US allows bulk milk testing for bird flu before cattle transport

By Tom Polansek

CHICAGO (Reuters) -U.S. farmers will be able to test bulk supplies of milk from their dairy cows for bird flu rather than milk from individual cows before gaining approval to ship them across state lines, the Agriculture Department said on Thursday, in a move aimed at expanding testing.

The change shows how government officials are trying to contain the disease while minimizing economic damage to farmers after the bird flu virus spread to cows and three dairy workers since late March. But some veterinarians warn the bulk tests may be insufficient.

The U.S. Department of Agriculture (USDA) in late April began requiring lactating cows to test negative before being shipped across state lines. It later said the order likely helped prevent the spread of the virus to new states.

USDA reported 2,492 pre-movement tests as of Wednesday but said that number does not equal the number of animals tested.

A pilot program for bulk testing milk aims to ease the burden of pre-movement testing while reducing the spread of the virus, said Eric Deeble, USDA's acting senior advisor for bird flu. Farmers can start enrolling in it the week of June 3, he told reporters on a call that confirmed details of the program first reported by Reuters.

USDA expects it may see an increase in herds testing positive because of the voluntary program and wants to encourage more testing, Deeble said.

"This program is not loosening restrictions," he said.

Agriculture officials in six states told Reuters on Wednesday they were reviewing USDA's plans for the program.

USDA has confirmed the H5N1 virus in cattle in nine states. The U.S. Food and Drug Administration estimated that 20% of the U.S. milk supply shows signs of the virus, indicating a wider spread is likely.

"Once it has support and participation from farms, the USDA program could help reduce the threat of H5N1 in dairy herds, further mitigate risk among farm workers, and continue to protect our nation's commercial milk supply," the International Dairy Foods Association said in a statement to Reuters.

Farmers said testing milk from bulk storage tanks offers the chance to collect a sample from all the cows within a herd and would be more efficient than testing samples from individual animals.

Under the new program, farms with herds that test negative for three consecutive weeks using bulk tank milk samples will be able to move cattle without additional pre-movement testing, USDA said. Farmers then need to submit milk samples from bulk tanks weekly to maintain their status, according to the agency.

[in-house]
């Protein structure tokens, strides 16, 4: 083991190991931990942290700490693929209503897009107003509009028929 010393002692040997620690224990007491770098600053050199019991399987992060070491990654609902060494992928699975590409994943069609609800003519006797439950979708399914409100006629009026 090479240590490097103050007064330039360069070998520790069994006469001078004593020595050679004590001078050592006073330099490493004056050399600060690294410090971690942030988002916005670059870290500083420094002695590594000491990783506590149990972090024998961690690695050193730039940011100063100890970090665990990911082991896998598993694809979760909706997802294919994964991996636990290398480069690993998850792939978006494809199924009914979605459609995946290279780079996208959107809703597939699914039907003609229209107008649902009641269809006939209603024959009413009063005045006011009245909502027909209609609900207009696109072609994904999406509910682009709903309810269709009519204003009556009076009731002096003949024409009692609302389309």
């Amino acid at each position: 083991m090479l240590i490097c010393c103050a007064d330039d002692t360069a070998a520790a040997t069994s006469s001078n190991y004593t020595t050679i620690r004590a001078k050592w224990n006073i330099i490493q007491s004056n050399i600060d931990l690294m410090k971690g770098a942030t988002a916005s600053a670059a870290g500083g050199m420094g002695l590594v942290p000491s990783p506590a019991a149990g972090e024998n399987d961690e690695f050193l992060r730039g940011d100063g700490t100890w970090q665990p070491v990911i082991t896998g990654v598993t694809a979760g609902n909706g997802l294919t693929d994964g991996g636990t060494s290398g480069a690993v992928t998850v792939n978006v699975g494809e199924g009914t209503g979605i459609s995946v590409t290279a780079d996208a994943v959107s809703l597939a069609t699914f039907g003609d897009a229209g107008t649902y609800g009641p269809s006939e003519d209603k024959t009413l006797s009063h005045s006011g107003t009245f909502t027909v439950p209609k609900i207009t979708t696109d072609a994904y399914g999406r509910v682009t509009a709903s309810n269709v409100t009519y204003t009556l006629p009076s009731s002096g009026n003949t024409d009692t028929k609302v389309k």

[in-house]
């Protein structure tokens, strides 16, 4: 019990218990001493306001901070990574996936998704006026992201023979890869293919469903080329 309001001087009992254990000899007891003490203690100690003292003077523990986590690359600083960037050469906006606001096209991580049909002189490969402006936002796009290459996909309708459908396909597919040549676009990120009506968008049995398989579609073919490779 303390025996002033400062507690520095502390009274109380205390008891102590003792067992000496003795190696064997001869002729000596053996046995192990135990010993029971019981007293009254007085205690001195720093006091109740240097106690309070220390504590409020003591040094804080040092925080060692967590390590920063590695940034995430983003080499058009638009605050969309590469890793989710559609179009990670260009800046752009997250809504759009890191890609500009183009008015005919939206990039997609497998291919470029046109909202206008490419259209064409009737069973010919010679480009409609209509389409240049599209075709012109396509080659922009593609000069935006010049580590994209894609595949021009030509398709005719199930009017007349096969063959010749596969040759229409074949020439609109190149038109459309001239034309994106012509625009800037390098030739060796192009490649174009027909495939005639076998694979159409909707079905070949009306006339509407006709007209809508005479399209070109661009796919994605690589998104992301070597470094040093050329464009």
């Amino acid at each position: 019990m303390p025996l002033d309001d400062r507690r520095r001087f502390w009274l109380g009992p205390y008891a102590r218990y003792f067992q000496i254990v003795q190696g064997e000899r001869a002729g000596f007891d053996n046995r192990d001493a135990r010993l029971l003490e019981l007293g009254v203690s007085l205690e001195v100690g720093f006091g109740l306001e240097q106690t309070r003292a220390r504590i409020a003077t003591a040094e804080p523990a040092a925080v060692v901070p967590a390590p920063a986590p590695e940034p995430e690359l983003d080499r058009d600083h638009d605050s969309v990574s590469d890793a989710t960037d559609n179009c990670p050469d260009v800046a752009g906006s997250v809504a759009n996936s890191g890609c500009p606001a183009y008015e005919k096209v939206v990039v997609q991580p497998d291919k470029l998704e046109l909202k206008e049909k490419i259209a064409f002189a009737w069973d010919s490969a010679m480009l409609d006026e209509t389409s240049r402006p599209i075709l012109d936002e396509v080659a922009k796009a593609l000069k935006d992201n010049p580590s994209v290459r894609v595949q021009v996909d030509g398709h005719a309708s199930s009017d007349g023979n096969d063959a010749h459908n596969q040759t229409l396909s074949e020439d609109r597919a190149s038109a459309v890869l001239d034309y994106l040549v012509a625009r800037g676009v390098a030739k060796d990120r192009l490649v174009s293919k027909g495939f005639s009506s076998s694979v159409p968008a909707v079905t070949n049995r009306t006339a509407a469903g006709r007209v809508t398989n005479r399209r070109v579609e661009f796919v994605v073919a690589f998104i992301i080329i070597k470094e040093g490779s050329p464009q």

USDA said in documents seen by Reuters that it could establish disease freedom in states or regions if enough farmers participate. If a herd tests positive in the program, there would be an epidemiologic investigation and evaluation of movement for animals considered to be low risk, according to the documents dated May 24.

The program would mostly benefit large dairies that move animals, veterinarians said.

Three weeks of testing milk from bulk tanks is not enough to confirm a herd is free of bird flu, though, said Gail Hansen, a veterinary and public health consultant. Samples from healthy cows could dilute samples from a small number of infected cattle in the same herd when their milk mixes in the tank, she said.

"It may give people a false sense of assurance," Hansen said.

USDA said it is identifying states to participate in the pilot program, while state officials said they have questions about how it will operate.

"Indiana's biggest concern is: How will the information gathered be used? Any finding in Indiana could place us in the affected-state category, subjecting Hoosier producers to increased restrictions from other states," said Bret Marsh, Indiana's state veterinarian, using a nickname for state residents.

Michigan, which has the most confirmed cattle infections, is interested, said Tim Boring, director of the state's Department of Agriculture and Rural Development. The last two dairy workers to test positive were in Michigan.

"One of the basic safeguards here is to look at restricting animal movement," Boring said. "The last thing we want to be doing is moving sick cattle around in different farms and thereby spreading the disease further."

(Reporting by Tom Polansek. Additional reporting by PJ Huffstutter; editing by Caroline Stauffer, David Evans and Rod Nickel)